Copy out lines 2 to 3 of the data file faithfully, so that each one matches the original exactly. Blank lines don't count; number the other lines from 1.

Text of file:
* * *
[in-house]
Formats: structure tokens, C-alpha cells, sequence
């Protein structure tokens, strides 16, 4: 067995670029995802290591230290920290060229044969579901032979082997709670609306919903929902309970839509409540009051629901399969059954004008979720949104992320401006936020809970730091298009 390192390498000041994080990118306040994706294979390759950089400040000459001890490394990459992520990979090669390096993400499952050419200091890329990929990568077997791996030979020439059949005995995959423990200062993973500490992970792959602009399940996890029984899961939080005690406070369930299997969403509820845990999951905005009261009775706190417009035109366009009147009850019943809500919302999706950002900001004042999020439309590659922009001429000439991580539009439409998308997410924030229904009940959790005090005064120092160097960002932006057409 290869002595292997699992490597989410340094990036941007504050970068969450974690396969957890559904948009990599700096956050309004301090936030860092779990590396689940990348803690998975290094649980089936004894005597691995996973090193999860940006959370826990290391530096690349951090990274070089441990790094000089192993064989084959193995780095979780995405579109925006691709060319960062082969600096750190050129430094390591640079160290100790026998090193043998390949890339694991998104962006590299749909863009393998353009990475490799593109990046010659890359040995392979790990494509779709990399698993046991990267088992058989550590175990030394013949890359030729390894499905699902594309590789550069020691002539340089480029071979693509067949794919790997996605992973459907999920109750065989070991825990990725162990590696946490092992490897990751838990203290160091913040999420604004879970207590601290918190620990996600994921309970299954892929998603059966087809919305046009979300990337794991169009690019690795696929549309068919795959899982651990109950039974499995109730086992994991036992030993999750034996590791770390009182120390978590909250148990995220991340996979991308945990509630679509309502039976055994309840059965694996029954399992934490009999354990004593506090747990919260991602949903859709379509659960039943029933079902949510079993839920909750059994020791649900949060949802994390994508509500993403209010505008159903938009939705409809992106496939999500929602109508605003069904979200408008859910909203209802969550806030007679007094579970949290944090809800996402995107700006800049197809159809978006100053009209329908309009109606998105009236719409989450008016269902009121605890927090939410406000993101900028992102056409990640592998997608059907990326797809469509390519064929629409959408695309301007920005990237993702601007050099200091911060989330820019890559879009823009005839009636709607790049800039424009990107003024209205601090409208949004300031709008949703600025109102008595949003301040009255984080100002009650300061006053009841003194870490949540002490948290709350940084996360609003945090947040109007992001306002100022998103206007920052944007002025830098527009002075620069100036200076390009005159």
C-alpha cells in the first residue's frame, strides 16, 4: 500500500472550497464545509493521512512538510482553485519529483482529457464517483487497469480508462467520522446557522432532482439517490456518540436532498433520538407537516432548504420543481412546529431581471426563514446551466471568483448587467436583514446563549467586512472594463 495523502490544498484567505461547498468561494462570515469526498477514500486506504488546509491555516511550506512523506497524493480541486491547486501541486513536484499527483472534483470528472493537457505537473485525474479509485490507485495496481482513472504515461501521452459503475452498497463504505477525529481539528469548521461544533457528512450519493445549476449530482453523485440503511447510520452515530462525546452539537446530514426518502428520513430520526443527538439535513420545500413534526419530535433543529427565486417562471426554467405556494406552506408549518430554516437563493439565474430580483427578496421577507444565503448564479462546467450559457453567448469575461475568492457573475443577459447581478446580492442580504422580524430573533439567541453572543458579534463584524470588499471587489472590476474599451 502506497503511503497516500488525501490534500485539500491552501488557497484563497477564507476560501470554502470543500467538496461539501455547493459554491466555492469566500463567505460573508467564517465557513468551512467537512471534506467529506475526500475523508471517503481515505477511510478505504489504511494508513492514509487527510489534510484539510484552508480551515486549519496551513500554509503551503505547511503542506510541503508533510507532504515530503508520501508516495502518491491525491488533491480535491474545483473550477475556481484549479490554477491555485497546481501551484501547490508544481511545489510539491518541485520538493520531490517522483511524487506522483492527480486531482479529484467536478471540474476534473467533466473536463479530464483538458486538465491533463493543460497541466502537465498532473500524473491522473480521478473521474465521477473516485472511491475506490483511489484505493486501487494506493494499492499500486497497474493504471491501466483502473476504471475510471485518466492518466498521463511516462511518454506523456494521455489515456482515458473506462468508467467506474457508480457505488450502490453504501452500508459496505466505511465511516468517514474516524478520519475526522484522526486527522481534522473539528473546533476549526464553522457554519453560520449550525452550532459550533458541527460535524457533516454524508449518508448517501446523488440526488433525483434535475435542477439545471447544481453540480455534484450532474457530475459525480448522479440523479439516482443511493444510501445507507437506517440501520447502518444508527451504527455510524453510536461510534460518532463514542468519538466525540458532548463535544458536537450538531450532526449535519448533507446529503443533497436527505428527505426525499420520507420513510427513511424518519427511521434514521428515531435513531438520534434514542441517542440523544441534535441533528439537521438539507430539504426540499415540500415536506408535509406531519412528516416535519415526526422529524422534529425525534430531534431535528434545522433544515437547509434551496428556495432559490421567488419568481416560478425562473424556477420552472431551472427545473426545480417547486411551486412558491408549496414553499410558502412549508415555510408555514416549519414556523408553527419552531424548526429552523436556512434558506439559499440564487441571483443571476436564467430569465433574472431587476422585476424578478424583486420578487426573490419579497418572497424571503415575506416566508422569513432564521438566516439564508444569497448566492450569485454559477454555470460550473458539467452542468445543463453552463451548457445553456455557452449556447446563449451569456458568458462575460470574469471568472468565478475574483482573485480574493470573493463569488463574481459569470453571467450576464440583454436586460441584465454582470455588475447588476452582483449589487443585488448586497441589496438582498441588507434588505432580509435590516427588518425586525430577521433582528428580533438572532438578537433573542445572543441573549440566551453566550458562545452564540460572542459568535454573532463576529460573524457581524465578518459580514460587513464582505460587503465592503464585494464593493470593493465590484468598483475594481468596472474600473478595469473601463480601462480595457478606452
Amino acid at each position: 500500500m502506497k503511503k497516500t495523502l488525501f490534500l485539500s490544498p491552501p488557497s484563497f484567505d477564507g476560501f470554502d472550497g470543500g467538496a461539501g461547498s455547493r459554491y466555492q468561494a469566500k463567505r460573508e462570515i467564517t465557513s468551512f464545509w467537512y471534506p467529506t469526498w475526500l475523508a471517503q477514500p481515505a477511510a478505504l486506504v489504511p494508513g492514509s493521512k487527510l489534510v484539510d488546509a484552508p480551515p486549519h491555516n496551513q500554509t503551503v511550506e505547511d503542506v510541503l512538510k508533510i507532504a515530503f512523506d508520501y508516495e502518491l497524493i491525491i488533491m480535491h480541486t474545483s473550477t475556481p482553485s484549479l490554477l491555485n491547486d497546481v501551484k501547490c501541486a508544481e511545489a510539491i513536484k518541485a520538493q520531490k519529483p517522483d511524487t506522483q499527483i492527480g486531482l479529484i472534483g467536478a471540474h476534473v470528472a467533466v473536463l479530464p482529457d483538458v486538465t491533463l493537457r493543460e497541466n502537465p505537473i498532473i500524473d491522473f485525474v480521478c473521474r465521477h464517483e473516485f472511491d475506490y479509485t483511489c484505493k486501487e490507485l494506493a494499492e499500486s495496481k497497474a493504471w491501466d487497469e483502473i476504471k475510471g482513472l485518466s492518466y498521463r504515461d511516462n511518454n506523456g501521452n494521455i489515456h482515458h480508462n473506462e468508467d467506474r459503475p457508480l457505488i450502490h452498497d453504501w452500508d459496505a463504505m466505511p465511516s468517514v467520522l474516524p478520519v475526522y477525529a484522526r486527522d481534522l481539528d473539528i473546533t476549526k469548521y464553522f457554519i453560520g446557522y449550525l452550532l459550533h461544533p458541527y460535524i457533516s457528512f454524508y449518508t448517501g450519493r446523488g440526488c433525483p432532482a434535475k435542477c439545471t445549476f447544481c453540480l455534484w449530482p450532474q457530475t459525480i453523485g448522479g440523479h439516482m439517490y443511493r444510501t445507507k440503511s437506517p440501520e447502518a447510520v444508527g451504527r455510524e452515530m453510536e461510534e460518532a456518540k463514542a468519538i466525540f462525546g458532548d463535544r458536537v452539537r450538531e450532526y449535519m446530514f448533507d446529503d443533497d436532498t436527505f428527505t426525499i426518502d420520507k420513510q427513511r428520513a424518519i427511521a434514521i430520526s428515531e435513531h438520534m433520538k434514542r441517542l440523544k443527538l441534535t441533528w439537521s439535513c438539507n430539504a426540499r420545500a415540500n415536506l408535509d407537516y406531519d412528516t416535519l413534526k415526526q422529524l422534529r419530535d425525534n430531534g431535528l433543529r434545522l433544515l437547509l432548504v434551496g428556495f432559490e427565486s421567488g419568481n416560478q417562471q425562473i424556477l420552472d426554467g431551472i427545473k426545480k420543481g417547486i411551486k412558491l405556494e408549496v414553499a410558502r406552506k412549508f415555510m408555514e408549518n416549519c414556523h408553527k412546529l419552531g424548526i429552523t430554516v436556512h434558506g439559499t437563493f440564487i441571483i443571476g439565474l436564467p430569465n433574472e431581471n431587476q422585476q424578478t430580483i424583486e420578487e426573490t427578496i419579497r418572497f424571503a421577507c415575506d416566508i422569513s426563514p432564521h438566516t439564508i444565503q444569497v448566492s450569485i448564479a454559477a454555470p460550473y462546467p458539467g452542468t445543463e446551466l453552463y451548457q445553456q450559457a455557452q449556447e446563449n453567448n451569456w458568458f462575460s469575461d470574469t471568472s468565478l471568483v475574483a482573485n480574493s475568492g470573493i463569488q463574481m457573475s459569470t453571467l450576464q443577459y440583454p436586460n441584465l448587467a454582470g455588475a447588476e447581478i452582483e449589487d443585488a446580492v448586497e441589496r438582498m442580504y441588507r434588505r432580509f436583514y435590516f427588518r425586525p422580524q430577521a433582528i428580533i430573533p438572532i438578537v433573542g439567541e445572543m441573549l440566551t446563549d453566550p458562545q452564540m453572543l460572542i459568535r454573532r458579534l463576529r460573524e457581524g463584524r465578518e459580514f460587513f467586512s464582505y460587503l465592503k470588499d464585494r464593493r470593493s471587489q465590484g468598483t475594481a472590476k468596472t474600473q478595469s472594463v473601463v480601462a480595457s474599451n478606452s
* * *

Formats: structure tokens, C-alpha cells, sequence
């Protein structure tokens, strides 16, 4: 067995670029995802290591230290920290060229044969579901032979082997709670609306919903929902309970839509409540009051629901399969059954004008979720949104992320401006936020809970730091298009 390192390498000041994080990118306040994706294979390759950089400040000459001890490394990459992520990979090669390096993400499952050419200091890329990929990568077997791996030979020439059949005995995959423990200062993973500490992970792959602009399940996890029984899961939080005690406070369930299997969403509820845990999951905005009261009775706190417009035109366009009147009850019943809500919302999706950002900001004042999020439309590659922009001429000439991580539009439409998308997410924030229904009940959790005090005064120092160097960002932006057409 290869002595292997699992490597989410340094990036941007504050970068969450974690396969957890559904948009990599700096956050309004301090936030860092779990590396689940990348803690998975290094649980089936004894005597691995996973090193999860940006959370826990290391530096690349951090990274070089441990790094000089192993064989084959193995780095979780995405579109925006691709060319960062082969600096750190050129430094390591640079160290100790026998090193043998390949890339694991998104962006590299749909863009393998353009990475490799593109990046010659890359040995392979790990494509779709990399698993046991990267088992058989550590175990030394013949890359030729390894499905699902594309590789550069020691002539340089480029071979693509067949794919790997996605992973459907999920109750065989070991825990990725162990590696946490092992490897990751838990203290160091913040999420604004879970207590601290918190620990996600994921309970299954892929998603059966087809919305046009979300990337794991169009690019690795696929549309068919795959899982651990109950039974499995109730086992994991036992030993999750034996590791770390009182120390978590909250148990995220991340996979991308945990509630679509309502039976055994309840059965694996029954399992934490009999354990004593506090747990919260991602949903859709379509659960039943029933079902949510079993839920909750059994020791649900949060949802994390994508509500993403209010505008159903938009939705409809992106496939999500929602109508605003069904979200408008859910909203209802969550806030007679007094579970949290944090809800996402995107700006800049197809159809978006100053009209329908309009109606998105009236719409989450008016269902009121605890927090939410406000993101900028992102056409990640592998997608059907990326797809469509390519064929629409959408695309301007920005990237993702601007050099200091911060989330820019890559879009823009005839009636709607790049800039424009990107003024209205601090409208949004300031709008949703600025109102008595949003301040009255984080100002009650300061006053009841003194870490949540002490948290709350940084996360609003945090947040109007992001306002100022998103206007920052944007002025830098527009002075620069100036200076390009005159």